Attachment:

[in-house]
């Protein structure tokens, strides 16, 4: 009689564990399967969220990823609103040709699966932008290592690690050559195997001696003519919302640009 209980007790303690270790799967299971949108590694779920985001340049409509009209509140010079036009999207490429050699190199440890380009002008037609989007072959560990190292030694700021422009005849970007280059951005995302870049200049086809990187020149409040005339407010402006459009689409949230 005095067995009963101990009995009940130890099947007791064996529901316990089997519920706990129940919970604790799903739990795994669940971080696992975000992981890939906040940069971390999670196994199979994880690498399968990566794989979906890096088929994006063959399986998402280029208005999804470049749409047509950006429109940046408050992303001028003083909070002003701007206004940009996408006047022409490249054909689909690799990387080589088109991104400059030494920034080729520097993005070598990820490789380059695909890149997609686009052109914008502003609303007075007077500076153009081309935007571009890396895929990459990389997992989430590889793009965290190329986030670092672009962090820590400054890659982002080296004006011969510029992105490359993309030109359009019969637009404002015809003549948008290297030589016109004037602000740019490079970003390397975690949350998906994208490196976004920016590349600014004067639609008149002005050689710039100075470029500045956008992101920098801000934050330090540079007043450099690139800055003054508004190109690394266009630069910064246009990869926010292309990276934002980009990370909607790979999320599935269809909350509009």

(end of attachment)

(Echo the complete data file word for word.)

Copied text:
[in-house]
């Protein structure tokens, strides 16, 4: 009689564990399967969220990823609103040709699966932008290592690690050559195997001696003519919302640009 209980007790303690270790799967299971949108590694779920985001340049409509009209509140010079036009999207490429050699190199440890380009002008037609989007072959560990190292030694700021422009005849970007280059951005995302870049200049086809990187020149409040005339407010402006459009689409949230 005095067995009963101990009995009940130890099947007791064996529901316990089997519920706990129940919970604790799903739990795994669940971080696992975000992981890939906040940069971390999670196994199979994880690498399968990566794989979906890096088929994006063959399986998402280029208005999804470049749409047509950006429109940046408050992303001028003083909070002003701007206004940009996408006047022409490249054909689909690799990387080589088109991104400059030494920034080729520097993005070598990820490789380059695909890149997609686009052109914008502003609303007075007077500076153009081309935007571009890396895929990459990389997992989430590889793009965290190329986030670092672009962090820590400054890659982002080296004006011969510029992105490359993309030109359009019969637009404002015809003549948008290297030589016109004037602000740019490079970003390397975690949350998906994208490196976004920016590349600014004067639609008149002005050689710039100075470029500045956008992101920098801000934050330090540079007043450099690139800055003054508004190109690394266009630069910064246009990869926010292309990276934002980009990370909607790979999320599935269809909350509009």